The United States does not produce new big cities; it produces more edge cities, boomburbs, and suburbs

Two recent posts – a plan for a new multi-million person American city and the fastest-growing American communities are all suburbs – plus the construction of many new cities around the world led to this idea: the United States produces far more suburbs than big cities.

This was not always the case. The urbanization of the United States was quite rapid and gave rise to numerous big cities by the mid-twentieth century. In the early 1900s, the United States was less than 30% urban and less than one hundred years later was 80% urban. See this table from a 2002 US Census publication:

Before this, certain cities boomed. Chicago went from a small community in the 1830s to the second largest city in the United States in 1890. Numerous Sunbelt cities exploded in population, whether Atlanta or Phoenix or Las Vegas.

But, the United States now has relatively few new big cities. For decades, numerous small suburbs have truly expanded. One of the most noteworthy, thank to journalist Joel Garreau’s work Edge Cities, is Tysons Corner, Virginia. Once a rural intersection, the construction of a shopping mall and the arrival of thousands of square feet or retail and office space created a new kind of suburban community: one dominated by business rather than residents. While Tysons Corner has plans for additional residential units, it is a convergence of business and office activity at the intersections of several major roads outside Washington, D.C. Instead of new big cities, Americans get office parks and retail in the suburbs that rivals that of smaller big cities.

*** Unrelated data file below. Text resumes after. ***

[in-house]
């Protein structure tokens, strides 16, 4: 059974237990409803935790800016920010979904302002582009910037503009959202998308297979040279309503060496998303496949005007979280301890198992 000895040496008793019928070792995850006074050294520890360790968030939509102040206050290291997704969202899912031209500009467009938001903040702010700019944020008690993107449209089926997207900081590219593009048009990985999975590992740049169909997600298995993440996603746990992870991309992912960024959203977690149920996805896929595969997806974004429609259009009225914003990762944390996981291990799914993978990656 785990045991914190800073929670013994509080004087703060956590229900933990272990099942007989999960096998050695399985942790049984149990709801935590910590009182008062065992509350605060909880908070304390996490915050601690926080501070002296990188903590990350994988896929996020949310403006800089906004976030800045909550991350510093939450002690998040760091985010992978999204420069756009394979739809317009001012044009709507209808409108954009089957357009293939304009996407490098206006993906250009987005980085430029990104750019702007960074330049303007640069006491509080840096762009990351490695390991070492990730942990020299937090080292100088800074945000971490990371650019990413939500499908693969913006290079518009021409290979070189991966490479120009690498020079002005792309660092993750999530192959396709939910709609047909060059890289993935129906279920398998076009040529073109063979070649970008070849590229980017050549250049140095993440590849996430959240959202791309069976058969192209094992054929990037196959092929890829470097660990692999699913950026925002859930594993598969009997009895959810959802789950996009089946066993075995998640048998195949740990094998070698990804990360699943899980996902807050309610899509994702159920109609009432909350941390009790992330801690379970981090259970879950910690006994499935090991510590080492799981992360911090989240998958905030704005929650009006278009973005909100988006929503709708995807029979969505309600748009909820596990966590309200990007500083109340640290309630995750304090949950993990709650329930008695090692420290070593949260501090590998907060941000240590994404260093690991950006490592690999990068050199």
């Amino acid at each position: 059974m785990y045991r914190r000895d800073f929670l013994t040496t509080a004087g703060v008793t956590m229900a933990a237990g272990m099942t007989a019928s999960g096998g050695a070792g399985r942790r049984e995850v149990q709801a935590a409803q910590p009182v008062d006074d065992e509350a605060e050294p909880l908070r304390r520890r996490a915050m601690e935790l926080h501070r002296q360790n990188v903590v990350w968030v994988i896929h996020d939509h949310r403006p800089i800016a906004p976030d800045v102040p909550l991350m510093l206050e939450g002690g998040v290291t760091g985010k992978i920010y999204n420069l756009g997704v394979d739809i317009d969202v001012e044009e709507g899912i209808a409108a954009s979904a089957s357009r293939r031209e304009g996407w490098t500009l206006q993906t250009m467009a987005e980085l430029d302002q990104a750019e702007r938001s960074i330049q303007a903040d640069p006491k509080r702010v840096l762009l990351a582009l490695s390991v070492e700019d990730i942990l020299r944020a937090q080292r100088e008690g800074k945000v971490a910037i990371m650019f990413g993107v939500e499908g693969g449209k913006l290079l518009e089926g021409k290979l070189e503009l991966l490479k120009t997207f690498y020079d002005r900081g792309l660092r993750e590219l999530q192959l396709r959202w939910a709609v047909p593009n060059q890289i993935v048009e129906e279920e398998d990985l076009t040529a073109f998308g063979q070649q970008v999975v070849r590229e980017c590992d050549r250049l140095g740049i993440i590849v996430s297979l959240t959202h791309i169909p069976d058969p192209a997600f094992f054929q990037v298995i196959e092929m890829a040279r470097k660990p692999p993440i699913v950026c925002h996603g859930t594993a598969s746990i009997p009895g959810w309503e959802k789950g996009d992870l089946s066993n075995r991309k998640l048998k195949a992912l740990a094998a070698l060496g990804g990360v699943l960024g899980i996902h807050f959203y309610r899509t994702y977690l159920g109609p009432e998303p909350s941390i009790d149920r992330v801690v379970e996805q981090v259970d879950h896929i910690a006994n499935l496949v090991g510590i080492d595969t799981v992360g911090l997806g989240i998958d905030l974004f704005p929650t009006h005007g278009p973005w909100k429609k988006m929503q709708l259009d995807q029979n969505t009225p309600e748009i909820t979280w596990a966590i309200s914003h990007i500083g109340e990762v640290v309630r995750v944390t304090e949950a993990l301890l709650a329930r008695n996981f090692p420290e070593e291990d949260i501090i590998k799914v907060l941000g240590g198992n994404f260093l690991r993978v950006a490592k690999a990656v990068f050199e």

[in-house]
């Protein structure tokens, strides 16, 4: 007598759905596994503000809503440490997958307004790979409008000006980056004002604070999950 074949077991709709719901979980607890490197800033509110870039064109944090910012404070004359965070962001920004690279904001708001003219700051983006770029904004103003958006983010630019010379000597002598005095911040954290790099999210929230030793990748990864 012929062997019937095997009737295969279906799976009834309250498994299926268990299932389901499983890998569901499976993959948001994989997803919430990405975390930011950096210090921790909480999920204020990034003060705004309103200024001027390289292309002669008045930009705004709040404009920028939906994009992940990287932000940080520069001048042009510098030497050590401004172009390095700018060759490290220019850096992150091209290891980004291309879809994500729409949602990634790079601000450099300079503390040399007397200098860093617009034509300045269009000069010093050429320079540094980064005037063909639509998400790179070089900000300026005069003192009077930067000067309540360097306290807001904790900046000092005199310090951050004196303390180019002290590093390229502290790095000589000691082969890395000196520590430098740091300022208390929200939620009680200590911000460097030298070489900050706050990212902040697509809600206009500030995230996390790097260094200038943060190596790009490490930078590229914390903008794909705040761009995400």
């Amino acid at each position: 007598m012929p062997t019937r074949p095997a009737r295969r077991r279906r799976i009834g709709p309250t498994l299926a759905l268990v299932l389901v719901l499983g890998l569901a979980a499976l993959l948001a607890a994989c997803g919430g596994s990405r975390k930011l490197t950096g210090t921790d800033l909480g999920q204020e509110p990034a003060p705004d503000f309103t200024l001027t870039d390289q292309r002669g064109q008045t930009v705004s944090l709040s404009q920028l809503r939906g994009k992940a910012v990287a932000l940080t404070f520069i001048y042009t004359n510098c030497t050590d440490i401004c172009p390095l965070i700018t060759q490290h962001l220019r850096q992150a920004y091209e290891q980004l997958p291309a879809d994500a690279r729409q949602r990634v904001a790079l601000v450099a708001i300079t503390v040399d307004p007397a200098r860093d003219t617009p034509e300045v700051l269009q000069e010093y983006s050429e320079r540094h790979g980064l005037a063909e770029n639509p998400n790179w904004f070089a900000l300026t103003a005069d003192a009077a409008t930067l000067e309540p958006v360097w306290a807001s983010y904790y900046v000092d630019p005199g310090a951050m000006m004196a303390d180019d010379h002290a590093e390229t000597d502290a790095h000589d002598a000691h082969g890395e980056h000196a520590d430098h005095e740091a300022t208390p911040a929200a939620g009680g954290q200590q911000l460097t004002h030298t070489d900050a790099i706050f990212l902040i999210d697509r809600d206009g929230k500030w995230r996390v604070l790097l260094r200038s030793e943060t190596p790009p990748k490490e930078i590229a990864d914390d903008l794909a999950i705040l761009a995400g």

Another alternative to new big cities are suburbs that boom in population. I have detailed the population growth of Naperville, Illinois which grew from roughly 12,000 residents in 1960 to nearly 150,000 today. Boomburbs, analyzed by Robert Lang and Jennifer LeFurgy, are suburbs with multiple consecutive decades of double-digit growth. Some of these suburbs have grown to multiple hundreds of thousands of residents, including places like Henderson, Nevada or Mesa, Arizona. While some of these suburbs now have populations rivaling smaller big cities, they are more suburban in nature with sprawling landscapes and dependence on cars.

More broadly, where other places around the world have focused some development attention and resources on new cities, the United States has continued to fund and pursue suburbs. There are multiple reasons Americans love suburbs – I highlight the top seven – but this is still an interesting choice given how new cities might have non-linear benefits in certain areas that could help people and the country meet new challenges.

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